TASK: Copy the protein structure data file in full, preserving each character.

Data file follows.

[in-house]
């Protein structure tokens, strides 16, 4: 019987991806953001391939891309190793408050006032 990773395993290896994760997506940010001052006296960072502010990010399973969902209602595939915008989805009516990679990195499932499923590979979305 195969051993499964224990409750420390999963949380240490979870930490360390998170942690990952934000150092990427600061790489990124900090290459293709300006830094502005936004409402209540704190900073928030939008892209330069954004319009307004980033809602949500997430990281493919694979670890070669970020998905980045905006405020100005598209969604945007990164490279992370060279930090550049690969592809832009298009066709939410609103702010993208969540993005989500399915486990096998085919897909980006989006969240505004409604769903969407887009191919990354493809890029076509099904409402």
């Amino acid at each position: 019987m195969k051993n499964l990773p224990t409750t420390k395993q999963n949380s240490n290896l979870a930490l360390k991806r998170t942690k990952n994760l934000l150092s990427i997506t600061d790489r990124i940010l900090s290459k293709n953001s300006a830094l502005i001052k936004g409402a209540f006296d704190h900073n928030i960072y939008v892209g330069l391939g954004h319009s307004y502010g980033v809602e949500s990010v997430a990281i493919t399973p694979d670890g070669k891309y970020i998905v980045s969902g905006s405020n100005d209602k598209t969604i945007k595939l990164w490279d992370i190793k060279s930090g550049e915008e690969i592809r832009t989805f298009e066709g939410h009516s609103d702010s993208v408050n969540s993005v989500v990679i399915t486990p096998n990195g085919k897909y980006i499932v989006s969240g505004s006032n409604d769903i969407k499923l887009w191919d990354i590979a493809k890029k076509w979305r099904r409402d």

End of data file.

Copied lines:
[in-house]
């Protein structure tokens, strides 16, 4: 019987991806953001391939891309190793408050006032 990773395993290896994760997506940010001052006296960072502010990010399973969902209602595939915008989805009516990679990195499932499923590979979305 195969051993499964224990409750420390999963949380240490979870930490360390998170942690990952934000150092990427600061790489990124900090290459293709300006830094502005936004409402209540704190900073928030939008892209330069954004319009307004980033809602949500997430990281493919694979670890070669970020998905980045905006405020100005598209969604945007990164490279992370060279930090550049690969592809832009298009066709939410609103702010993208969540993005989500399915486990096998085919897909980006989006969240505004409604769903969407887009191919990354493809890029076509099904409402």
């Amino acid at each position: 019987m195969k051993n499964l990773p224990t409750t420390k395993q999963n949380s240490n290896l979870a930490l360390k991806r998170t942690k990952n994760l934000l150092s990427i997506t600061d790489r990124i940010l900090s290459k293709n953001s300006a830094l502005i001052k936004g409402a209540f006296d704190h900073n928030i960072y939008v892209g330069l391939g954004h319009s307004y502010g980033v809602e949500s990010v997430a990281i493919t399973p694979d670890g070669k891309y970020i998905v980045s969902g905006s405020n100005d209602k598209t969604i945007k595939l990164w490279d992370i190793k060279s930090g550049e915008e690969i592809r832009t989805f298009e066709g939410h009516s609103d702010s993208v408050n969540s993005v989500v990679i399915t486990p096998n990195g085919k897909y980006i499932v989006s969240g505004s006032n409604d769903i969407k499923l887009w191919d990354i590979a493809k890029k076509w979305r099904r409402d």